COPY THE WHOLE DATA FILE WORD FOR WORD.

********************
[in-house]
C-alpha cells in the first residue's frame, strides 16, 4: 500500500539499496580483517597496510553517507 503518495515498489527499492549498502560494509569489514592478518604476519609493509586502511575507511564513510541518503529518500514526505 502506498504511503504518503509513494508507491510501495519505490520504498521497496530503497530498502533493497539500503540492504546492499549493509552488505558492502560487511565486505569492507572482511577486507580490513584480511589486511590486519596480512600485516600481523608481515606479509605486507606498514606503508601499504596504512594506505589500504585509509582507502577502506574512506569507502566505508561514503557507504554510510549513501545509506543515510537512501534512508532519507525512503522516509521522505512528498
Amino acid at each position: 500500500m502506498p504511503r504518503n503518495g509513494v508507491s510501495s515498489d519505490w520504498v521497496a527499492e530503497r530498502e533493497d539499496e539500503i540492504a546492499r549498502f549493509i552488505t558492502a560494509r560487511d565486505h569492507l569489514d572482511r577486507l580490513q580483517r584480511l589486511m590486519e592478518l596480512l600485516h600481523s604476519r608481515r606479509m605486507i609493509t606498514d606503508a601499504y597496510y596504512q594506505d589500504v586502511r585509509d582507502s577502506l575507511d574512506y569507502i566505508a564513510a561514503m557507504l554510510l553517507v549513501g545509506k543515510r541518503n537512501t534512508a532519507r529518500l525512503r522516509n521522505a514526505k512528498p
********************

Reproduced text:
[in-house]
C-alpha cells in the first residue's frame, strides 16, 4: 500500500539499496580483517597496510553517507 503518495515498489527499492549498502560494509569489514592478518604476519609493509586502511575507511564513510541518503529518500514526505 502506498504511503504518503509513494508507491510501495519505490520504498521497496530503497530498502533493497539500503540492504546492499549493509552488505558492502560487511565486505569492507572482511577486507580490513584480511589486511590486519596480512600485516600481523608481515606479509605486507606498514606503508601499504596504512594506505589500504585509509582507502577502506574512506569507502566505508561514503557507504554510510549513501545509506543515510537512501534512508532519507525512503522516509521522505512528498
Amino acid at each position: 500500500m502506498p504511503r504518503n503518495g509513494v508507491s510501495s515498489d519505490w520504498v521497496a527499492e530503497r530498502e533493497d539499496e539500503i540492504a546492499r549498502f549493509i552488505t558492502a560494509r560487511d565486505h569492507l569489514d572482511r577486507l580490513q580483517r584480511l589486511m590486519e592478518l596480512l600485516h600481523s604476519r608481515r606479509m605486507i609493509t606498514d606503508a601499504y597496510y596504512q594506505d589500504v586502511r585509509d582507502s577502506l575507511d574512506y569507502i566505508a564513510a561514503m557507504l554510510l553517507v549513501g545509506k543515510r541518503n537512501t534512508a532519507r529518500l525512503r522516509n521522505a514526505k512528498p